For example, if you filed for “a website featuring technology to allow users to log their golf scores” then you would not be able to complete the registration using a specimen that only showed the functionality allowing users to register their tennis scores.
I am using my trademark in paragraphs throughout my website. Isn’t that enough?
No, not if that is the only place the trademark exists. The trademark should not appear only within a paragraph of text. For example, if the trademark was DinoLonix™, then the following paragraph alone would not likely qualify for trademark use:
The Gerben Law Firm software team is proud to announce DinoLonix™ the new cloud-based accounting platform that helps all types of people learn to manage their books and keep everything above board. Contact our sales team!
The trademark should appear prominently on its own, in a bigger font, style, size, color or other distinguishing element from the text around it.
USPTO Requirement: Use in Commerce
In addition to providing a valid specimen, the USPTO requires that the trademark be “used in commerce.”
This might seem obvious, but it is actually quite specific in meaning. It means that the cloud-based software must not only be available for users to use, but must have regular, real customers. If only your friends and family are beta-testing the service, it is not likely “used in commerce.”
Further, at least one of those users must be from across state lines, as the USPTO requires “interstate commerce” as a part of the use requirements.
This does not mean that you need paying customers using your cloud-based service – many services are free and/or ad-supported. However, having a friend or family member sign up for the service and logging-in for the sole purpose of meeting this requirement is not allowed (and is considered “sham use.”) Any trademark registration obtained with “sham use” as the only use before registration, will be subject to cancellation.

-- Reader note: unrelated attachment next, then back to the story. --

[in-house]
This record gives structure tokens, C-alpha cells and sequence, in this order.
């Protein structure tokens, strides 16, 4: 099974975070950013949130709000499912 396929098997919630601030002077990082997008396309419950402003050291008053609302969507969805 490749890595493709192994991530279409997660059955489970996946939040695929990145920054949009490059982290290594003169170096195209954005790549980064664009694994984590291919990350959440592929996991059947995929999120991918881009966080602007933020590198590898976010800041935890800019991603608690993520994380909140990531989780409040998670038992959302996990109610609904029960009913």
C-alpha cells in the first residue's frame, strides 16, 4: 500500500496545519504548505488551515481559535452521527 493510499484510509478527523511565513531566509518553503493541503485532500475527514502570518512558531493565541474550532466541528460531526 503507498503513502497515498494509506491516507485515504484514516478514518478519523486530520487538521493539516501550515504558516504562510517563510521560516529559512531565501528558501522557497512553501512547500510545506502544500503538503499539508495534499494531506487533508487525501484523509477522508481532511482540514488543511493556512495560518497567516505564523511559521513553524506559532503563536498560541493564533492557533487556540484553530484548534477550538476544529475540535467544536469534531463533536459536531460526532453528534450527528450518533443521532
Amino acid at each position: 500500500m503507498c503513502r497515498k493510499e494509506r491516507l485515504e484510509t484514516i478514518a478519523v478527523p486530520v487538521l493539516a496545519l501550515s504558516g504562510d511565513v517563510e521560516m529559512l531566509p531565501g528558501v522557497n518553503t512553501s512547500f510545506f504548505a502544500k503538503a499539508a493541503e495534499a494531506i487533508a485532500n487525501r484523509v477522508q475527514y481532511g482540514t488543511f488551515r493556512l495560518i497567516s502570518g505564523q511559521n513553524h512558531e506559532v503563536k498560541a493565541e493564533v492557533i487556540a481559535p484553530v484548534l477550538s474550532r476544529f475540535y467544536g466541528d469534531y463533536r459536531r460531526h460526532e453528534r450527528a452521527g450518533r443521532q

What is good evidence of “use in commerce”?
Invoices, sales receipts, user activity, and other information can help determine whether you meet the “use” requirement. None of that information will need to be submitted to the U.S. government.
However, you will be required to sign a sworn statement that your services meet these requirements. If they do not, then a third-party may be able to cancel the resulting trademark registration, which would result in the loss of valuable federal trademark rights, such as nationwide priority, a presumption of ownership, and a presumption of validity.
All of these benefits mean that enforcement is easier, and your trademark rights are stronger.
When in doubt, always contact your attorney (or find an experienced attorney that you trust to give you good advice). Use issues are some of the most common issues that applicants face and can render a trademark registration essentially useless. By providing specimens and sworn statements that meet the USPTO requirements, you are setting yourself up for success and eliminating potential issues in the future.